Some years ago Patty and I walked through Stanley Park and marveled at the “Forest” growth. Occasionally we would walk upon large felled trees. Some lie on the ground as a result of age, others had been struck by lightning and still others may have succumbed to disease. Growing up in Oklahoma we seldom saw trees so large. Some of these trees had been cut to clear an easier path to walk. Stumps could be seen randomly throughout the park.
Out of some of these stumps grew new growth. What appeared to be dead possessed life enough to produce s small shoot.
Each summer when I use the grass trimmer (weedeater) to clean next to our loafing shed I inevitably must hack down foliage growing from small shrubs and trees that had been cut leaving stumps.
The chances of a formidable tree growing up from a stump are slim. Yet, the prophet Isaiah ends chapter ten with the picture of the felling of a forest. Images of tall cedars would evoke thoughts of power and might. The notion of their demise would signal defeat and weakness.
Chapter 11 opens with the remarkable vision of a peace bringing shoot growing up from a stump. Unlikely yet hope-filled. Images of lions and lambs co-habiting in peace would certainly speak to a new day.
Peter Rollins writes of life in the aftermath of God in his book, <u>How [Not] to Speak of God</u>. I could not help but recall this description when thinking of Jesus coming in the aftermath of the justice of God. Expectations would never turn to an unlikely girl, a young man embarrassed at the pregnancy of his betrothed and a small town considered least among other places to call home. Yet, in the aftermath of silence God speaks.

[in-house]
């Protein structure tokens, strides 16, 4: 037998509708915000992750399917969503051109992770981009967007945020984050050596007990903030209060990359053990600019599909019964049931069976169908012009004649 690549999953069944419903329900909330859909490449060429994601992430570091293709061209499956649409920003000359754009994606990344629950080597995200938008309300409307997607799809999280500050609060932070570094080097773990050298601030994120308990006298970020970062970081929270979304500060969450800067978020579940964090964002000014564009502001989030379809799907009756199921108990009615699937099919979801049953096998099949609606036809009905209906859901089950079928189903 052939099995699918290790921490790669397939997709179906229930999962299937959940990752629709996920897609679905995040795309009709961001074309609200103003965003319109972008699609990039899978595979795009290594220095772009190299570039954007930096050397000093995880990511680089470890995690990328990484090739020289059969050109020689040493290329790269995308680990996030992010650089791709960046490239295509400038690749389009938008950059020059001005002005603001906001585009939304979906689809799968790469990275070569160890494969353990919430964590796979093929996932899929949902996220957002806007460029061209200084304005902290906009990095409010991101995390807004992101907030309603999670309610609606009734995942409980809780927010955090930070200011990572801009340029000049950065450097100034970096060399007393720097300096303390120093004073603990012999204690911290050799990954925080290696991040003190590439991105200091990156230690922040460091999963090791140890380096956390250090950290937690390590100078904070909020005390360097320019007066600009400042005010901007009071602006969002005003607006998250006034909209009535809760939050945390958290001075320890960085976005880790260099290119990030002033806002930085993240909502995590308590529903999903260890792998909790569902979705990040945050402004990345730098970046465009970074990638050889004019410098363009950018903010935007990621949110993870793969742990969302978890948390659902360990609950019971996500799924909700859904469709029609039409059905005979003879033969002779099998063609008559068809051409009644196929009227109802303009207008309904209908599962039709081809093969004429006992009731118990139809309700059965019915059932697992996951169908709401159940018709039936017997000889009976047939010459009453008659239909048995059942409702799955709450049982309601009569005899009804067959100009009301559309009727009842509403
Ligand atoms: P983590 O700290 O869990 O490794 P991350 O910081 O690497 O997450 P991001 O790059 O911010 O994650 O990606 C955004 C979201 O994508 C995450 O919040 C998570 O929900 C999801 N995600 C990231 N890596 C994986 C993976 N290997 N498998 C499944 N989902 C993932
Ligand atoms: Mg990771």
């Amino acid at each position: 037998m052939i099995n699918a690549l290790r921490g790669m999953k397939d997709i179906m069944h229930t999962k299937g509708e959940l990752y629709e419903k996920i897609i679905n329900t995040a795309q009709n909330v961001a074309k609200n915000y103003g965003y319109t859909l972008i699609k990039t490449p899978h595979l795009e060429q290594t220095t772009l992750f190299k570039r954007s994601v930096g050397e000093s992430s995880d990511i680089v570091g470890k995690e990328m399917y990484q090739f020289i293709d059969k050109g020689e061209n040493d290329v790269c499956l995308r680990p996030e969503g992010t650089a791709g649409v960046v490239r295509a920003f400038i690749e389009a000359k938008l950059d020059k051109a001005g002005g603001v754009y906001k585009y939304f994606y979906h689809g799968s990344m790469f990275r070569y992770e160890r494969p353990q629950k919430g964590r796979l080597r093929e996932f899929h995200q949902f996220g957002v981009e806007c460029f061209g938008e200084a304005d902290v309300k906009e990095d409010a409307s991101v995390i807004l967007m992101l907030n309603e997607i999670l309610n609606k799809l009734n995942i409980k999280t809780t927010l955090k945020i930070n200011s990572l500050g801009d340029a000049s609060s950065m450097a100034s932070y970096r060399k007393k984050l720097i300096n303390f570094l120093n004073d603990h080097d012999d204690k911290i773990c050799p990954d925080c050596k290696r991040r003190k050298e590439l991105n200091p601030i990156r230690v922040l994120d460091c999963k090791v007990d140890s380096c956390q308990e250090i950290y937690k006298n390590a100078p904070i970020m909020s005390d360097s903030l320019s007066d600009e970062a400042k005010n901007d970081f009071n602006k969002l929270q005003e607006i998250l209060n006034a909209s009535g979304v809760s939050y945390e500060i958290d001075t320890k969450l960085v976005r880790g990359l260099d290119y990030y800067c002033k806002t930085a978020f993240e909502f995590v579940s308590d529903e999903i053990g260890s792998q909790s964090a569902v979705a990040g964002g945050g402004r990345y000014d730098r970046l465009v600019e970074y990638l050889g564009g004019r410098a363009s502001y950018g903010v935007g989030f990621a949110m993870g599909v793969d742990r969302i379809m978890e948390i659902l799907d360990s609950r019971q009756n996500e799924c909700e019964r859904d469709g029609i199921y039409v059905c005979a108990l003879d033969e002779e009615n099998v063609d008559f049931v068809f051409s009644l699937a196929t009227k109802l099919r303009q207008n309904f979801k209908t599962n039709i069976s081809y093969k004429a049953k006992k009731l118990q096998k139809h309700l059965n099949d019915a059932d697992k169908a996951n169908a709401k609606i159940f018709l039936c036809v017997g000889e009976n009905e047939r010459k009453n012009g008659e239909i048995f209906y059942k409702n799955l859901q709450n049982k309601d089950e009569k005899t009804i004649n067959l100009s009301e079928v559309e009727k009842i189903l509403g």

Angels declare, “Glory to God in the highest and on earth peace among people.” This announcement alerted the world to God in the aftermath of silence. Peace marks a distinct way relationships would now be marked. The coming of Jesus would bring peace without and within.
Now we find ourselves living in the way of Jesus. Unlikely. Improbable. And at the same time invigorated at the possibilities of joining God in the work of bringing peace to the world – peace among people, peace among neighbors, peace among ethnic enemies, peace among conflicted nations, peace with God.
All of this coming out of a sprouting stump.